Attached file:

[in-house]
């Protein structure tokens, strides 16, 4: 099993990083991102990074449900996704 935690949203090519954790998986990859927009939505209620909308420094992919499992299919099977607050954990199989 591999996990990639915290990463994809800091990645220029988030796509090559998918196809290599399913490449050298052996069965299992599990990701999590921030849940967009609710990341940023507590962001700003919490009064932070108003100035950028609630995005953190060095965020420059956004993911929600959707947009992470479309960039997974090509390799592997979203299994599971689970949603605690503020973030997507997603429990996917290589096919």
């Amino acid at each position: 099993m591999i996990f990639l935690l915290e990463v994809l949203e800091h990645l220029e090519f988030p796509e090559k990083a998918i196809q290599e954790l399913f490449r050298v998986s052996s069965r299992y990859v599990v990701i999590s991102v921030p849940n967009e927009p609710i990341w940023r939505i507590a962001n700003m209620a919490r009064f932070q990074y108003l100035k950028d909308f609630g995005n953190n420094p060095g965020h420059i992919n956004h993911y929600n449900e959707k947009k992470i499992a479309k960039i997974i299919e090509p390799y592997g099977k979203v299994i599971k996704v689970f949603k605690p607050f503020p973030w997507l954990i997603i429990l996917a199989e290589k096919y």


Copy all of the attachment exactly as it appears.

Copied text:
[in-house]
């Protein structure tokens, strides 16, 4: 099993990083991102990074449900996704 935690949203090519954790998986990859927009939505209620909308420094992919499992299919099977607050954990199989 591999996990990639915290990463994809800091990645220029988030796509090559998918196809290599399913490449050298052996069965299992599990990701999590921030849940967009609710990341940023507590962001700003919490009064932070108003100035950028609630995005953190060095965020420059956004993911929600959707947009992470479309960039997974090509390799592997979203299994599971689970949603605690503020973030997507997603429990996917290589096919």
């Amino acid at each position: 099993m591999i996990f990639l935690l915290e990463v994809l949203e800091h990645l220029e090519f988030p796509e090559k990083a998918i196809q290599e954790l399913f490449r050298v998986s052996s069965r299992y990859v599990v990701i999590s991102v921030p849940n967009e927009p609710i990341w940023r939505i507590a962001n700003m209620a919490r009064f932070q990074y108003l100035k950028d909308f609630g995005n953190n420094p060095g965020h420059i992919n956004h993911y929600n449900e959707k947009k992470i499992a479309k960039i997974i299919e090509p390799y592997g099977k979203v299994i599971k996704v689970f949603k605690p607050f503020p973030w997507l954990i997603i429990l996917a199989e290589k096919y």